Angela Merkel, the German chancellor, has ruled out two of the most widely-backed ideas for combating the eurozone debt crisis, saying she saw no need to increase the size of the European Union’s €440bn rescue fund and that the bloc’s treaties did not allow for the creation of a Europe-wide bond.
The German rejection leaves the European Central Bank’s aggressive purchase of eurozone sovereign debt as the main weapon for the EU in fighting to keep the two most vulnerable countries, Portugal and Spain, from being forced into a bail-out.
Proposals to increase the size of the bail-out fund gained momentum over the weekend when Didier Reynders, the Belgian finance minister who chairs the EU’s economic affairs council, backed the move and said it had support from the International Monetary Fund. ECB officials have also signalled their support for the increase.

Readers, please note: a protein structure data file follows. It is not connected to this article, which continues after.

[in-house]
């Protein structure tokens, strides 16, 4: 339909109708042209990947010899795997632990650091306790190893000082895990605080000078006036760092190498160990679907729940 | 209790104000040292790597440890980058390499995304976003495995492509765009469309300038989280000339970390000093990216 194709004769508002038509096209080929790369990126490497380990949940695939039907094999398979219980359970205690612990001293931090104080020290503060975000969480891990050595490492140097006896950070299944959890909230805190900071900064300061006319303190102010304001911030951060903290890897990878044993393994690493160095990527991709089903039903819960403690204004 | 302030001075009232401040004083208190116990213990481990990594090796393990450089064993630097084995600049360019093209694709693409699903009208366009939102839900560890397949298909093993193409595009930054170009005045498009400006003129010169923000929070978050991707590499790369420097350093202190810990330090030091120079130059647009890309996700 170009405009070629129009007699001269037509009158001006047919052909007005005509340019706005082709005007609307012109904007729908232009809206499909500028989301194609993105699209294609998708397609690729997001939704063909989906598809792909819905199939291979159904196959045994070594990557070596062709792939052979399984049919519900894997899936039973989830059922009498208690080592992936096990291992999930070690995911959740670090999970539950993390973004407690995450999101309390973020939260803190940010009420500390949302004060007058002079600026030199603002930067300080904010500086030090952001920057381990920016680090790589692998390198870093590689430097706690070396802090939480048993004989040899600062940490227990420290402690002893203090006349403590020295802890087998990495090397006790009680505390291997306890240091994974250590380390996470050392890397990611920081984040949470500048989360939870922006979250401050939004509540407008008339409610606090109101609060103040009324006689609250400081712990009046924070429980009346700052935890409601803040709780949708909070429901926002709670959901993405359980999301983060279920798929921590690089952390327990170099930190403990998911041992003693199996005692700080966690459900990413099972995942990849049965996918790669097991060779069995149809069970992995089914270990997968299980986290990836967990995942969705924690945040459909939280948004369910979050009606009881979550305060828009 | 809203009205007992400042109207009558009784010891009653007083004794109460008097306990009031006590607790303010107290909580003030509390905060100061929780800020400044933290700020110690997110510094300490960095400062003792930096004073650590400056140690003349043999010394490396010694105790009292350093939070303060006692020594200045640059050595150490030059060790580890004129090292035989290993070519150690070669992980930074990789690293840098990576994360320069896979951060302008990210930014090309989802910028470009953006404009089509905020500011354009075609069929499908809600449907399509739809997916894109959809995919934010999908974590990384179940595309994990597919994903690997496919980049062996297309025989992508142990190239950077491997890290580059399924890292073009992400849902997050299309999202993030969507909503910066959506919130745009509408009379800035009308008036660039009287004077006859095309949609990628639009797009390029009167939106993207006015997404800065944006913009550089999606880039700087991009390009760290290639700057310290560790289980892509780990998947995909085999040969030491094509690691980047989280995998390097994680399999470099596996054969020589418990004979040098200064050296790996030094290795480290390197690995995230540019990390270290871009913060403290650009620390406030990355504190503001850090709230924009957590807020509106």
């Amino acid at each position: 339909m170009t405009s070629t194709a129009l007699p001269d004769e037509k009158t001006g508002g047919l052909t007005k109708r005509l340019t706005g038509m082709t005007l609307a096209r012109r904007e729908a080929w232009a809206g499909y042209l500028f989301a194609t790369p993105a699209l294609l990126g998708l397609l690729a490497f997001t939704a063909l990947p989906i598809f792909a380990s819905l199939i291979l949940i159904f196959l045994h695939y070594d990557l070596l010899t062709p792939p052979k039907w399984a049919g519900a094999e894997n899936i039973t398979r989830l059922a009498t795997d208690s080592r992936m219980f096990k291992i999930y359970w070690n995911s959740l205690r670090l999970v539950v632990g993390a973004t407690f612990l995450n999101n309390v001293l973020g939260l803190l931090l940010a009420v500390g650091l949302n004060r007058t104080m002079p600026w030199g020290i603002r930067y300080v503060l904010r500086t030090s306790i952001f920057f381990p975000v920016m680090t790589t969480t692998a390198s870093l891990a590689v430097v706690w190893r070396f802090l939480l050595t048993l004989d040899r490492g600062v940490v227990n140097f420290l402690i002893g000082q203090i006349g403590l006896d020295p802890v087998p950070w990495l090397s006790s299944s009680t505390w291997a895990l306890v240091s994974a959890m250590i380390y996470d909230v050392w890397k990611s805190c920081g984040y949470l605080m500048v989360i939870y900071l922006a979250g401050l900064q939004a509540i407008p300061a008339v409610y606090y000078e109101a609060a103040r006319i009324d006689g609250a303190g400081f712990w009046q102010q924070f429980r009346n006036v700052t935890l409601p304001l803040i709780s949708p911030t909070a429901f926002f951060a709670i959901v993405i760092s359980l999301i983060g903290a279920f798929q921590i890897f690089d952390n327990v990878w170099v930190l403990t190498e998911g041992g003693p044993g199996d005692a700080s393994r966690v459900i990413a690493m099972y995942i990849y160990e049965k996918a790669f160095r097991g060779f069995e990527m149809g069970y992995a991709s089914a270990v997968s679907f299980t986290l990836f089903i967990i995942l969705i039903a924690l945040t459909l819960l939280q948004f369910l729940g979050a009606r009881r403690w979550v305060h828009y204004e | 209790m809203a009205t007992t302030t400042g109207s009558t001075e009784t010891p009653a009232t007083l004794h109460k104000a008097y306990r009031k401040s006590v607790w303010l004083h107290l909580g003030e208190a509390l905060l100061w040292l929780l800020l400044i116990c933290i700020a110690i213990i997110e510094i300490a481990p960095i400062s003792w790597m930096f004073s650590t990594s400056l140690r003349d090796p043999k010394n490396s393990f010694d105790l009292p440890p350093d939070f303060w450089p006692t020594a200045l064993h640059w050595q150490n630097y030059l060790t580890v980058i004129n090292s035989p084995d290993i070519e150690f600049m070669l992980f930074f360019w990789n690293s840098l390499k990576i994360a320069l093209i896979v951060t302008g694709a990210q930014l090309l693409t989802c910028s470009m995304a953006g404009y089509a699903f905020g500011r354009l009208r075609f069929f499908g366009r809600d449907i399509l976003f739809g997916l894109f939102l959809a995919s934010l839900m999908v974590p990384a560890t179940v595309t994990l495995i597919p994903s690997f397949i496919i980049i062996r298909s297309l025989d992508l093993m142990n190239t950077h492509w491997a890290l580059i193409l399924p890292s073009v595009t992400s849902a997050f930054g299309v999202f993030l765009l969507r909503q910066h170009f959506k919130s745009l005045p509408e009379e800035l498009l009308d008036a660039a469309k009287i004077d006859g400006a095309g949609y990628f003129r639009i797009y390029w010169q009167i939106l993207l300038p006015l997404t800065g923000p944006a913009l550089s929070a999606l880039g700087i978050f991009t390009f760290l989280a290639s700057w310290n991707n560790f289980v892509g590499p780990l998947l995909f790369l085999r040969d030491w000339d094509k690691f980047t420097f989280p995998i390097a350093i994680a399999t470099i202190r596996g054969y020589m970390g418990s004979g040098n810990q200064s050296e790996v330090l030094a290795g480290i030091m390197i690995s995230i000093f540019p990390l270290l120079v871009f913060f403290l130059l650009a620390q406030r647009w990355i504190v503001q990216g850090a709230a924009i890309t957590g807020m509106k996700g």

Mr Rehn said he found the idea of a Europe-wide bond to be “intellectually attractive”, but noted that a similar proposal was rejected by member states at the height of the Greek debt crisis in May.
Since the ECB began stepping up its round of bond purchases late last week, the borrowing costs for countries such as Portugal and Spain have begun to ease, but the market remained unsettled on Monday amid low trading volumes.